The Best Financing Options for Long Term Business Loans
Now that you have a better idea of the type of loan that might be good for you, let’s look at some of the business lenders that offer great loan options for the best long-term business financing.
Intermediate Term Loan Options
If you want a loan longer than a few months but less than 25 years,and are both favorable options:
Line of Credit Options
offers , with .
offers funding options of with . You can borrow the funds again once they’re repaid.
offers funds in the range of . The repayment terms vary:
Long Term Loan Options
You’ve got a couple of options in this category, including OnDeck. With the you can borrow and repayment of .
SBA Loan Options
is a great option for SBA 7(a) loans. You can borrow with .
Long Term vs. Short Term Business Loans
So in the long run, is a long term loan better for you?
Here’s something important to note: longer term loans may have lower interest rates, but you still may pay more in interest overall, since you’re paying it over years, not months.
If you’ve borrowed $1 million at 3%, with repayment of 25 years, you’ll be paying that 3% over the life of the loan. If you borrow $10,000 and repay it within two years at 10% interest, while the interest rate is higher, you may pay less interest overall since it’s a much shorter term.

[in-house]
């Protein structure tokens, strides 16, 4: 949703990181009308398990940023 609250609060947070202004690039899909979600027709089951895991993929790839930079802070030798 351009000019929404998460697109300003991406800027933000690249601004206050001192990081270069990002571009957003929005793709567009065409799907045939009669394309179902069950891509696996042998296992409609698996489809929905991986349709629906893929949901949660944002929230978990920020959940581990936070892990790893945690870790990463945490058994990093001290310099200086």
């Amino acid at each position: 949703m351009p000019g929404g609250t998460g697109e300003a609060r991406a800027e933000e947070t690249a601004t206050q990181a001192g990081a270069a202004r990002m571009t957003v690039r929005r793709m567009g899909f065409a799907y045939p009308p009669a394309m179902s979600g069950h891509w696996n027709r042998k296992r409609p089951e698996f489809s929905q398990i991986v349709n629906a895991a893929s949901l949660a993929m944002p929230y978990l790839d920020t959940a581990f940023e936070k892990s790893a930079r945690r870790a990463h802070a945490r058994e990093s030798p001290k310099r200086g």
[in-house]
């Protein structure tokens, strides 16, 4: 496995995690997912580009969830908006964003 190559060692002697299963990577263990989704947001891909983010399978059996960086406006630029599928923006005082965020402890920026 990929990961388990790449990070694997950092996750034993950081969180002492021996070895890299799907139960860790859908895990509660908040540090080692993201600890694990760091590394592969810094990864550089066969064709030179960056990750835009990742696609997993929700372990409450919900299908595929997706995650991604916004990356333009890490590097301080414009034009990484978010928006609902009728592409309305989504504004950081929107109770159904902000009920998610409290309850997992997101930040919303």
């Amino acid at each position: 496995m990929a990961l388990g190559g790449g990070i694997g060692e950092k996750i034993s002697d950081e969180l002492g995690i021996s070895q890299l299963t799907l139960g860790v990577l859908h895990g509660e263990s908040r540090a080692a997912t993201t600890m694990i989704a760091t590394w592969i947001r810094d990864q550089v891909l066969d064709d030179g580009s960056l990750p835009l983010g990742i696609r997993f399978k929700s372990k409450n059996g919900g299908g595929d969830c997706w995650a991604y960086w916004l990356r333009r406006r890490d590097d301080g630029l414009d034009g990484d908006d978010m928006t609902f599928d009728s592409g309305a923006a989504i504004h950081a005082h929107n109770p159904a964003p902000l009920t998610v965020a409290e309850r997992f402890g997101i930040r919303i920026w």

In truth, if you have bad credit, you may not qualify for long term bank loans or SBA loans. Your only option may be to take out shorter-term loans with alternative lenders at higher interest rates. Keep in mind that some online lenders also charge origination fees, so that can add to your expense.
Sometimes a shorter period is better, such as when you buy equipment. Because equipment has a limited lifespan, equipment financing tends to have repayment periods of a few years.
If you don’t qualify for a longer repayment period, maybe because you run a new startup and haven’t yet built your credit, look at loans that have a minimum credit score requirement or that look at other factors, such as your annual revenues. You may also qualify for business credit cards.